Poems by Ann Hudson



Aftermath, from Old English,
a second crop of grass grown
after an earlier crop
in the same season
has been harvested.
The house ticks,
dishwasher whirring,
kitchen dark.  A window
rattles, loose in its casing.
We’ve retreated
to our separate rooms.
After the mowing,
something returns:
grasses, meadow,
anthill, hive.




It was someone’s idea to go out to the course
and hit a few rounds of golf. No one
but my father knew how to swing.

We stood in an awkward bunch
and listened to his lesson: stand like this,
hold the club like this, do this with your elbows

and your knees. He moved all parts of himself
in sync, in smooth arcs. I smiled like I
was having fun. My sisters each

took a turn, then my brothers-in-law.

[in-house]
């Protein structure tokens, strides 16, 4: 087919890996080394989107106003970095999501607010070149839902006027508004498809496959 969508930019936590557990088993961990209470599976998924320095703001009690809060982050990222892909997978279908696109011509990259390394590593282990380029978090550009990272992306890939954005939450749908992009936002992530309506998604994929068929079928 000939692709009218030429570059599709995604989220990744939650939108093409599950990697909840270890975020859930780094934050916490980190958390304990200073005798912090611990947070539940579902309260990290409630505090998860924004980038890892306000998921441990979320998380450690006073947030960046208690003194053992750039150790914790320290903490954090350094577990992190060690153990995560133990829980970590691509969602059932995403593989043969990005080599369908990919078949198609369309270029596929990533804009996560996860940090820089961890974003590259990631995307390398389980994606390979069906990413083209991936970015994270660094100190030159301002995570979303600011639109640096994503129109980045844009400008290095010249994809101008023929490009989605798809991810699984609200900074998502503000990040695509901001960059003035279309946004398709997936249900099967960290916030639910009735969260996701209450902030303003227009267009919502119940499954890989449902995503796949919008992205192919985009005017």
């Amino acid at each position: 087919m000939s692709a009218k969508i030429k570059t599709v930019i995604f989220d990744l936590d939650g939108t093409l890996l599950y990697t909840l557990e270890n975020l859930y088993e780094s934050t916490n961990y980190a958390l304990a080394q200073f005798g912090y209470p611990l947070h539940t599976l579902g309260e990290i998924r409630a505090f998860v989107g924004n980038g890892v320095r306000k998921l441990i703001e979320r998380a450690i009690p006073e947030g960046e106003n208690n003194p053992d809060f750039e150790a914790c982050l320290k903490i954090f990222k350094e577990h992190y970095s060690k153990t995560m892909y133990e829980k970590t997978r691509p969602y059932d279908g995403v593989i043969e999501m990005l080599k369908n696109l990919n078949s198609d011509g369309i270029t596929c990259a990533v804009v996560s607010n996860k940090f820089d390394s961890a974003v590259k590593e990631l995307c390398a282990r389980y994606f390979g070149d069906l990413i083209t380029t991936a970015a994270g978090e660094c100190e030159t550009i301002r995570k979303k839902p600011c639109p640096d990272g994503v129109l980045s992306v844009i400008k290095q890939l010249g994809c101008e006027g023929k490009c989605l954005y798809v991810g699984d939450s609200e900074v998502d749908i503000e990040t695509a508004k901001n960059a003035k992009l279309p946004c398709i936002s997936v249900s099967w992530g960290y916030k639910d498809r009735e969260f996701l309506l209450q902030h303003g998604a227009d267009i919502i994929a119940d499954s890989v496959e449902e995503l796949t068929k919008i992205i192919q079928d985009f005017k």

I wanted to do everything he’d showed me,
but my elbows locked, my knees

buckled. The golf ball skittered off
into grasses I could name: switchgrass,
dropseed, Little Bluestem.


Ann Hudson (she/her) is the author of The Armillary Sphere (Ohio University Press); a chapbook about radium, Glow, has just been released from Next Page Press. Her poems have appeared in Cider Press Review, Orion, Crab Orchard Review, Colorado Review, North American Review, Spoon River Poetry Review, SWWIM, and elsewhere. She is a senior editor for RHINO, and teaches at a Montessori school in Evanston, Illinois.



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